When I talked to my business advisor about my own offering, we came to the conclusion that what I provide for my clients is accountability. Other coaches and consultants provide big-picture planning, goal-setting, and idea-generating. What I offer is the accountability for you to take the action your business needs so that you can accomplish those big-picture goals and ideas.
Step 2: Set yourself up for sustainability or scalability.
You may be focused on “growing your business,” but have you ever stopped to ask yourself if you really WANT to grow any more? A successful business does not have to mean that it’s always growing larger – a successful business can be one that is sustainable at a certain level indefinitely. Once you know what you want, you can set your business up to be that for you.
One scenario of a successful business could be that you are able to keep going for years, doing what you’ve been doing. You may change or tweak things here or there, but for the most part you keep consistent income, consistent working time & effort, and you provide consistent results for your clients. In a sustainable model, your business runs smoothly and effectively so that you can afford the time, energy, and finances it requires to keep it running at an even level over a desired length of time.
A lot of business owners find comfort in the routine of a sustainable business, and if that’s your goal, then you just have to make sure that what you’re offering for your clients is something you can keep offering for as long as you have your business. If you’re confident that you can maintain the number of hours you’ve been working, the current pace your workday takes on, the financial situation of your business, and the services you’ve been offering your clients, then you are good to go. If any of these areas doesn’t feel sustainable for the long-term, then that’s where you need to put your focus for improvement and streamlining.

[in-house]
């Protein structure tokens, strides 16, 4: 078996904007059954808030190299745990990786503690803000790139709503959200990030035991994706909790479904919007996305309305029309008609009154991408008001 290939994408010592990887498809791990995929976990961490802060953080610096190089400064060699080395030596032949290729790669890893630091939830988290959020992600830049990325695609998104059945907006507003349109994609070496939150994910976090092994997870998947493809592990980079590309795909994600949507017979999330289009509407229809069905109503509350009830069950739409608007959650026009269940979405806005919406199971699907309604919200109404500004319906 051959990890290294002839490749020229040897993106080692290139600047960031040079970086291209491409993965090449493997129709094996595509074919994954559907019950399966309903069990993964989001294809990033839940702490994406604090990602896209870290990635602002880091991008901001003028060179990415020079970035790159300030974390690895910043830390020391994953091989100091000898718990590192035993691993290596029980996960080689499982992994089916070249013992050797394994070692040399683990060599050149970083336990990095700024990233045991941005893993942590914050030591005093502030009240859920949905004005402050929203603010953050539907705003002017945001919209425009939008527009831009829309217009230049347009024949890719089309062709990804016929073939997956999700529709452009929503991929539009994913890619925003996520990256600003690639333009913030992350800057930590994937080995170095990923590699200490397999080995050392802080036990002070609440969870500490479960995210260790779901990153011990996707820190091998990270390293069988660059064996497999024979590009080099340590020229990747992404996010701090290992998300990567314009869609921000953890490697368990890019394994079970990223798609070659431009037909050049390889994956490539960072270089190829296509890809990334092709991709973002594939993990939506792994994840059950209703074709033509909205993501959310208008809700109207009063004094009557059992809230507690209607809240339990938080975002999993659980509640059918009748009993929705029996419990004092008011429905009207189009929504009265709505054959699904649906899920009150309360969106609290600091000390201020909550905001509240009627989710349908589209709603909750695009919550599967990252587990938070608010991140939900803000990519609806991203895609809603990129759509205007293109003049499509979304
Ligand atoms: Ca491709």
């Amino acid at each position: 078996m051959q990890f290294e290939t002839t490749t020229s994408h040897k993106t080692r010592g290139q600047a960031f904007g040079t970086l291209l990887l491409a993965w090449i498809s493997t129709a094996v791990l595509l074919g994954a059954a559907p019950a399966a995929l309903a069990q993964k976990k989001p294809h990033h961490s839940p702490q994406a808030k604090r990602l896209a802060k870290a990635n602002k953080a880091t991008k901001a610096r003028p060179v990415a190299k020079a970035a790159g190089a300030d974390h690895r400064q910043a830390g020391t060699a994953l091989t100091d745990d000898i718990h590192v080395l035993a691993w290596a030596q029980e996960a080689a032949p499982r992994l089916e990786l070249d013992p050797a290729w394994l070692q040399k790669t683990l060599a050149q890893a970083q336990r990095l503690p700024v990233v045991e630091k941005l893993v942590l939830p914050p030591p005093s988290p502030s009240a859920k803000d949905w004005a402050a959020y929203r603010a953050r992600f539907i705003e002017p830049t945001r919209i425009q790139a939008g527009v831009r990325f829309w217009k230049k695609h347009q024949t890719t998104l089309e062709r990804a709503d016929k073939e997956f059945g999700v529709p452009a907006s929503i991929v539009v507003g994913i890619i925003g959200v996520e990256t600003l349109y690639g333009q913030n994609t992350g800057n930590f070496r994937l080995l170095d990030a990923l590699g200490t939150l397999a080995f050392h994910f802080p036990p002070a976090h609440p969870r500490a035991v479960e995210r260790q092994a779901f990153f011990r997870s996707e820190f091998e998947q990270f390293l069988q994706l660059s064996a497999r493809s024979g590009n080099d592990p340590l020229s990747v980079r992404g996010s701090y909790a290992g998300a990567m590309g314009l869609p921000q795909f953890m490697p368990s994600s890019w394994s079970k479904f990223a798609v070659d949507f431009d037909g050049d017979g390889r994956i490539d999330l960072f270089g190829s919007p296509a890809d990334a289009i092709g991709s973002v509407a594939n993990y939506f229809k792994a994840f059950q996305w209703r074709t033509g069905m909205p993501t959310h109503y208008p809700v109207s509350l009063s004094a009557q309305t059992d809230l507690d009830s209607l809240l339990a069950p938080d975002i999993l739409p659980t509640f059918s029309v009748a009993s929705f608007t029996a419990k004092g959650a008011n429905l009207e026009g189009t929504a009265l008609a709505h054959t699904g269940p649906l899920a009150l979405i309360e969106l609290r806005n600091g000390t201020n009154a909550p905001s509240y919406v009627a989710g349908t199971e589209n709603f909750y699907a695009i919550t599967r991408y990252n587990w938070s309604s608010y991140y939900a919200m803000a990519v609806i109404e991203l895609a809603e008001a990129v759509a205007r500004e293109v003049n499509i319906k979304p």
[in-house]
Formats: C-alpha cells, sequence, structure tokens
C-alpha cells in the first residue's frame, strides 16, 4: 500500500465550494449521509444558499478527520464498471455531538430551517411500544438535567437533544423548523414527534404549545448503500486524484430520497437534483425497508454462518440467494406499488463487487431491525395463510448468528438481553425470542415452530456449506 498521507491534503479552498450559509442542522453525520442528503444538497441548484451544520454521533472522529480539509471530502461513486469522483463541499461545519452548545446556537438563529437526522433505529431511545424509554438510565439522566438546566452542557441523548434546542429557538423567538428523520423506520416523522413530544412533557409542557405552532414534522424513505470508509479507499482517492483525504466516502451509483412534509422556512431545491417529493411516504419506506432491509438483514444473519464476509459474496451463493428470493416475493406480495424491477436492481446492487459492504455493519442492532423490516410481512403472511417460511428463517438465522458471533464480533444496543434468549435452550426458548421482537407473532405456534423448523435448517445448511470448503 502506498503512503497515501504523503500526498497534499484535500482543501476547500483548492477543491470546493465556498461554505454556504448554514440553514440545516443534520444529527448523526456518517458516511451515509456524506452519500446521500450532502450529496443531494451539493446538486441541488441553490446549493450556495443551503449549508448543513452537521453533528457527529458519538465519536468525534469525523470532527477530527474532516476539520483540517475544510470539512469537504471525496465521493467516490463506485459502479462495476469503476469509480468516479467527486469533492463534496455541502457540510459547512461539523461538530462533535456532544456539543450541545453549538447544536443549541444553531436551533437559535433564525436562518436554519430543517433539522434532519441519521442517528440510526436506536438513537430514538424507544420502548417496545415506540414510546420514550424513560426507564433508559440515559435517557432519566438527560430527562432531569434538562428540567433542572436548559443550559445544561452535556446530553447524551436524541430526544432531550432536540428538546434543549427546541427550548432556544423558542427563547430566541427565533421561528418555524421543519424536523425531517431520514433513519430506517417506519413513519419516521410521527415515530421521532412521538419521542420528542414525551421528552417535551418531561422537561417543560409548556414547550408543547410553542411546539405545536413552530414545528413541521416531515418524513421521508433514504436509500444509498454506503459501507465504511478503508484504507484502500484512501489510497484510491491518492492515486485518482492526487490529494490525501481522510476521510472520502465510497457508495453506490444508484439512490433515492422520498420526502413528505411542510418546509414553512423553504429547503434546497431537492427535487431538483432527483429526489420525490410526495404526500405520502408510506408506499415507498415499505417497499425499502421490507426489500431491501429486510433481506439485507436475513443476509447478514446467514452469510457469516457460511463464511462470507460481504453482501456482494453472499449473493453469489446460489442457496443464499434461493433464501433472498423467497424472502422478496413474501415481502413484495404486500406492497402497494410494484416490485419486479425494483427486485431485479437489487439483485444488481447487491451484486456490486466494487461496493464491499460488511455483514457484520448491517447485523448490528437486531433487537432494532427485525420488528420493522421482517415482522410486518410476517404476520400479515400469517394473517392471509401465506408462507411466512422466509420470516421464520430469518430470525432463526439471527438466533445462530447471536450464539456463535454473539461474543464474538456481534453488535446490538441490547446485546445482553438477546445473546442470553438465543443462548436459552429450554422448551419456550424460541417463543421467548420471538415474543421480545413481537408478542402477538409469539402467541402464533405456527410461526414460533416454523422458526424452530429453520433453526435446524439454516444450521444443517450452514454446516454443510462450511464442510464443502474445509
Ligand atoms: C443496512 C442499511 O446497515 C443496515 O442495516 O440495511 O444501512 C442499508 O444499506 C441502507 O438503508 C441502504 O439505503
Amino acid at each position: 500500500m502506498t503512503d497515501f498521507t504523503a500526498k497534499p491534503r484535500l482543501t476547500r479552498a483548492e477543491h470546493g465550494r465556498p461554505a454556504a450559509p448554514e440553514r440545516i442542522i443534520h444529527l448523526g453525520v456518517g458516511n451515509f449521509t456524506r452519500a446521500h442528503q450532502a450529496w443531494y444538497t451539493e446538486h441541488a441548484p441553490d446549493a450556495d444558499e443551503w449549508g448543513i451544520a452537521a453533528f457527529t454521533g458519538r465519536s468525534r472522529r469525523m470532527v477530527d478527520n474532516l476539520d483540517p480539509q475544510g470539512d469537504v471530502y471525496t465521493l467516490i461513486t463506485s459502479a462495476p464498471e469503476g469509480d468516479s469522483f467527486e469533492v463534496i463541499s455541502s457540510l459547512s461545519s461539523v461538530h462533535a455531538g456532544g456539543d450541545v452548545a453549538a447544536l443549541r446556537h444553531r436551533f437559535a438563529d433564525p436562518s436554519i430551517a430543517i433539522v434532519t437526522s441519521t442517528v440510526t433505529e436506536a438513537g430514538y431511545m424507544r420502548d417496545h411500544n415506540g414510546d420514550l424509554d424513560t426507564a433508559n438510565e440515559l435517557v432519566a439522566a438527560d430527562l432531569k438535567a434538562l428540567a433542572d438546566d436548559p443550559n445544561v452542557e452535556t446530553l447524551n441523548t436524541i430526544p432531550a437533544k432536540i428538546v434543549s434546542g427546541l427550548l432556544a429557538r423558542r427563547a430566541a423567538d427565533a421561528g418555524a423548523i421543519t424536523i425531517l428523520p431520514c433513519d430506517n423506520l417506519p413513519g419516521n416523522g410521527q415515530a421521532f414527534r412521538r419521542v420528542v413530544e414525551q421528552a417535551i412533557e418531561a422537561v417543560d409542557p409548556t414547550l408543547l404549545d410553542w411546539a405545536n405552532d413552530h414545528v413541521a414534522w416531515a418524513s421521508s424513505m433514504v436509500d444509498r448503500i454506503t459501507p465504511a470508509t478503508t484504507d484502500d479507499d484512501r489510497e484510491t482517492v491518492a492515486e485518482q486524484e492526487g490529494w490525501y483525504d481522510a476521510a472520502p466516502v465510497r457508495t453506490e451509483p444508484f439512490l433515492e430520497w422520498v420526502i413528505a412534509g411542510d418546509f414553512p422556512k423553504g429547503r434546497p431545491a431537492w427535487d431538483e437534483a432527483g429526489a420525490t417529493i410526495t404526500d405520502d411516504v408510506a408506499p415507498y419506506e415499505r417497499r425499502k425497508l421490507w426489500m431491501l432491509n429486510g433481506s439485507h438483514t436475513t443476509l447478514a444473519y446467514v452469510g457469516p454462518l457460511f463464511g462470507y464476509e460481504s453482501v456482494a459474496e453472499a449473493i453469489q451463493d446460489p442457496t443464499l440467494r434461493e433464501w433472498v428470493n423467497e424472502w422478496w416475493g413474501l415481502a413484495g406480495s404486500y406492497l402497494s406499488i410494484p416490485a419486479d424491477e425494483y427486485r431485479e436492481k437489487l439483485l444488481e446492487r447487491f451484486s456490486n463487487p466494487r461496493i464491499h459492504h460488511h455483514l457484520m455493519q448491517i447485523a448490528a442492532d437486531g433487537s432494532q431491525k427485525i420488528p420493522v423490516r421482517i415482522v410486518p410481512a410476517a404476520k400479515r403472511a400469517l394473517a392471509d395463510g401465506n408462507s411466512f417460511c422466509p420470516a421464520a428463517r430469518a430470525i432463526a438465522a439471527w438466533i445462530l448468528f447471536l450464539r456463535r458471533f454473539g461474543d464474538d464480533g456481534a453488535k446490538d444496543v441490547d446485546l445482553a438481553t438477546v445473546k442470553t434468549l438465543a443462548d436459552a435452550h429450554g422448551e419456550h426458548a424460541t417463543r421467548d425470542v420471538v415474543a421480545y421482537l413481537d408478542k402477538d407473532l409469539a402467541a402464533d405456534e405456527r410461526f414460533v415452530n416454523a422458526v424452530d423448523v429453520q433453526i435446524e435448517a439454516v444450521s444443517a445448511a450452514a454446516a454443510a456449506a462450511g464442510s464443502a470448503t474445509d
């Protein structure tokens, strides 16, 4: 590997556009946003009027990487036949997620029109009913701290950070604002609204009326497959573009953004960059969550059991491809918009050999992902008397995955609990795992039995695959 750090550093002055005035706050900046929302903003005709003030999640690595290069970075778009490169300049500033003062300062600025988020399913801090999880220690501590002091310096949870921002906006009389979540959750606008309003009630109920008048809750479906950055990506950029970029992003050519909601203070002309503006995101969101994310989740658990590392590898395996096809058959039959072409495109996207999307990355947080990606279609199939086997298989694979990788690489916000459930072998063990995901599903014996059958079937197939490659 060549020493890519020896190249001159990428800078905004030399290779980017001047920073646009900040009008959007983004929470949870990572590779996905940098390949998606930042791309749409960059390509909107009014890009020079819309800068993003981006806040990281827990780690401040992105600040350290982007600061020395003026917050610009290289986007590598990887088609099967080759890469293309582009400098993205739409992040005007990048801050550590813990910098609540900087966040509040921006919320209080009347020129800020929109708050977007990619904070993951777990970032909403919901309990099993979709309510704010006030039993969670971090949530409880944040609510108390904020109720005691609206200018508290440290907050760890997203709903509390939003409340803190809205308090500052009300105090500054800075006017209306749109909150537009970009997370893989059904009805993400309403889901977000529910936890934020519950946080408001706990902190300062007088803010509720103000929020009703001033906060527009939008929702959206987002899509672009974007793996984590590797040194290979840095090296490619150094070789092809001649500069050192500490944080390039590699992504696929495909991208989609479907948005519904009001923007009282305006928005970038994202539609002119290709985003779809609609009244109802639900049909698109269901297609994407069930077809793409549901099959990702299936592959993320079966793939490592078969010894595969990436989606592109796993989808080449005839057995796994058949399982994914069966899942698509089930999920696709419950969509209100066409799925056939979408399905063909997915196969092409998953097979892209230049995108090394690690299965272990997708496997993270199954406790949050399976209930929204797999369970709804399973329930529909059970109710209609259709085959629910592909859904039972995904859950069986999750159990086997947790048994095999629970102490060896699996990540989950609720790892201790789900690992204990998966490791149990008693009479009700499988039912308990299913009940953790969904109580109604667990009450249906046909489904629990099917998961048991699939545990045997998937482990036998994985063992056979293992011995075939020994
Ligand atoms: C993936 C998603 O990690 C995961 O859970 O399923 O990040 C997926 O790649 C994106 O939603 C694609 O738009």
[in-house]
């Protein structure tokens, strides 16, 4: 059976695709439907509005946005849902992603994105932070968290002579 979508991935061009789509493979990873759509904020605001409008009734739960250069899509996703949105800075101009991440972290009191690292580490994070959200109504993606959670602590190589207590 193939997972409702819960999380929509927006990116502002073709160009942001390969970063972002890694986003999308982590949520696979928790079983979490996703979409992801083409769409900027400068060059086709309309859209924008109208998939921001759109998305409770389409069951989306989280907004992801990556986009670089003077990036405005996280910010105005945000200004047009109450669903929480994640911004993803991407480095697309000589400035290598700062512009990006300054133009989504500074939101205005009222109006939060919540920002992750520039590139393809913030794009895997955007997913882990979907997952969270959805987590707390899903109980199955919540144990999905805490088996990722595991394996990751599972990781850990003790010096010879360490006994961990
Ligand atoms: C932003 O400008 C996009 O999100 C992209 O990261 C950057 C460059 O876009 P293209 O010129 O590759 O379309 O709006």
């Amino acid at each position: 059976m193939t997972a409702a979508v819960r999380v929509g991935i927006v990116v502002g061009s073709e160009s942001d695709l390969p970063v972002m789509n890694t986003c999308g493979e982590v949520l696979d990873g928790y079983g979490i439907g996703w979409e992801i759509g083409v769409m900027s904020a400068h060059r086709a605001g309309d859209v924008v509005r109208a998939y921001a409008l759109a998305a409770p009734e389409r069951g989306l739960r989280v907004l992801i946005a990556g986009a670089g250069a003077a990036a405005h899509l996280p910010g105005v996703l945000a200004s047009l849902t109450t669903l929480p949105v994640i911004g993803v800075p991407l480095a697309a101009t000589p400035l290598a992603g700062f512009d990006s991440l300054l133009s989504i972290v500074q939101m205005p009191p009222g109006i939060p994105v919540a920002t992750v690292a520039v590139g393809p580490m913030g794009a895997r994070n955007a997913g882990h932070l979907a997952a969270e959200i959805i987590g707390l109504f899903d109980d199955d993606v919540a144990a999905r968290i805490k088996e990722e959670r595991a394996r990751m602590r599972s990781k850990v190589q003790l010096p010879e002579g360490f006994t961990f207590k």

Maybe you do actually want to grow your business larger. What you’re earning isn’t enough for you, or you want to serve more people, or have a larger impact on your industry. Whatever the reason, wanting to grow your business is an admirable goal; however, it has to be one that is backed by a solid structure that can support that growth.
Take a look at your business operations. Are there ways that you can scale up your offering? Are you in a position to hire one or more employees to take on some of the workload? Do you see a path toward being able to take on more clients, serve larger groups of people, or increase the price of your offering? Can you take yourself out of some of the day-to-day operations of your business in order to perform more of the CEO duties, and hire others to replace you in those operations? If so, then great! You’re on your way to growing your business. If not, that’s okay, too – at least now you know what you need to work on. Take stock of the areas of your business that are hindering your growth, and focus your energy on streamlining and strengthening those areas.
Step 3: Get help along the way.
Whether you want a business that sustains itself in the long term or scales to a bigger level, it can help to have another person figuring it out with you. As I said before, my specialty is accountability; you already know your big goals, and my job is to help you figure out the action you need to take to reach them, and then also hold you accountable for taking that action. Your business can absolutely be ready to sustain your income or grow it, but you will need to streamline your operations and take the steps toward reaching the level you want for your business. If you’d like some help to do that, I’d love to help you build a business that suits your needs and meets your goals.
I would love to be the person to help you find your way. Click here to set up a time to talk.
Most of us have probably been in a situation where we worked with a group of people, and the project went well or terribly depending on the quality of the group leadership. In your business, whether you’ve got a company of 100, 10, or 1 – YOU are the leader. What’s the quality of that group’s leadership?
Do you think of yourself as a leader? If you’ve got the title of entrepreneur, CEO, or “wearer of all the hats,” you’re leading your company. It doesn’t matter how many people work for you – if you’re not in the regular habit of leading yourself, you won’t be able to lead anyone else, now or in the future.
What steps are you taking to become a better leader in your business? Here are a few questions to ask yourself: